Background: Invasive fungal infection is an important cause of mortality and morbidity in extremely preterm babies. Colonisation with Candida is a risk factor for systemic infection. A policy of oral nystatin prophylaxis was introduced in November 2000 with the aim of reducing the incidence of invasive fungaemia.
Aim: To determine whether this policy had reduced the rates of fungal colonisation and invasive fungal infection.
Methods: All neonates of <33 weeks’ gestation born between 1998 and 2003 were studied. Neonates born between January 1998 and October 2000 who did not receive nystatin prophylaxis (group A) were compared with those born between November 2000 and December 2003 who received nystatin prophylaxis (group B). Infant details, blood culture results and the results of weekly surface swabs were recorded.
Results: 1459 neonates (group A = 724 , group B = 735) of <33 weeks’ gestation were admitted in the study period. There were no differences in birth weight, gestation, gender or proportion of babies transferred in from other units between the groups. There was a reduction in colonisation from 257 (35.5%) in group A to 132 (18%) in group B. The incidence of invasive fungaemia decreased from 30 (4.1%) to 13 (1.8%) between the two groups. There was also a reduction in mortality between the two groups from 17.8% to 11.8%.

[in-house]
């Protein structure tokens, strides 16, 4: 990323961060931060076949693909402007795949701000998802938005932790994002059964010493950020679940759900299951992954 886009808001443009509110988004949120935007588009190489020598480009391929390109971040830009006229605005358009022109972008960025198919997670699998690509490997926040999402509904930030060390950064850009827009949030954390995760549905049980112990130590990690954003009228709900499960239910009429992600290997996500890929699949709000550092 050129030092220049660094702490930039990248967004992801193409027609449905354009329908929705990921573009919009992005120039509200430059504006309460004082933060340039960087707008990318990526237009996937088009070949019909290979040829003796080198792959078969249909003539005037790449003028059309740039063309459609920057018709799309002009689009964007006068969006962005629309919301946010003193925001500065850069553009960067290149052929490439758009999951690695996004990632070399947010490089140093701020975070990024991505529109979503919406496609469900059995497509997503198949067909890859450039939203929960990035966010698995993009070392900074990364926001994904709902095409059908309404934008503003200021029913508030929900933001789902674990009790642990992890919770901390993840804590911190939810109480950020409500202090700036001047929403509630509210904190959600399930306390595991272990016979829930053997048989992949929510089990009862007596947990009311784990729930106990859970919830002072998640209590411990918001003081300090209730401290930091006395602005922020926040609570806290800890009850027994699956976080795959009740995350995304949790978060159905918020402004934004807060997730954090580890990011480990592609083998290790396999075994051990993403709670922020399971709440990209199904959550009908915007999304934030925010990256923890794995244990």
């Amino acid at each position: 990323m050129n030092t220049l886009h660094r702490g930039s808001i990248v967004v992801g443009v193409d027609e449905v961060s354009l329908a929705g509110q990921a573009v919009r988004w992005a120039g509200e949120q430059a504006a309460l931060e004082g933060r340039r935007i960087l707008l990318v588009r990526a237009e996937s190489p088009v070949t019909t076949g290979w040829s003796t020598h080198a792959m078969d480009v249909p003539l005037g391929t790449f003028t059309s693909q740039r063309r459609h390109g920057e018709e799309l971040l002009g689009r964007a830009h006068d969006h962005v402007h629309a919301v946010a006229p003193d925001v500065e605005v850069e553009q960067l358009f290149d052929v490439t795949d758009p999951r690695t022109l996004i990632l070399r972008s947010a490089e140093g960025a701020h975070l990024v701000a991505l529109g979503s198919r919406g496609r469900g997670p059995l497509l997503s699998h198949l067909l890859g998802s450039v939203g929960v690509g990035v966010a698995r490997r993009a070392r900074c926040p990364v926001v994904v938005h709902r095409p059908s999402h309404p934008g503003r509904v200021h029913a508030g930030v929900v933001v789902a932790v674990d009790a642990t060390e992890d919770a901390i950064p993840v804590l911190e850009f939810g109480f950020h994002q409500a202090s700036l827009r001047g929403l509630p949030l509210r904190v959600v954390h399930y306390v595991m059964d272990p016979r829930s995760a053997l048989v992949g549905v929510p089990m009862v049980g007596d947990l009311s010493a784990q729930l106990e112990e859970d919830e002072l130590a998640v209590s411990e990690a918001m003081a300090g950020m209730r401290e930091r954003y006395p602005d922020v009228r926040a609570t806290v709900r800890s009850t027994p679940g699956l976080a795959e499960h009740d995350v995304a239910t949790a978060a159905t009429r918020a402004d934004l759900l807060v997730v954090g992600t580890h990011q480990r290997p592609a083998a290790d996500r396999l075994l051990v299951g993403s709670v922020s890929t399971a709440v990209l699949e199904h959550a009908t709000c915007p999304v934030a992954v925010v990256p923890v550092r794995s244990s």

Conclusions: The introduction of a prophylactic nystatin administration policy for babies born before 33 weeks was associated with a significant reduction in fungal colonisation and invasive fungal infection.
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Competing interests: None.
Ethics approval: Obtained.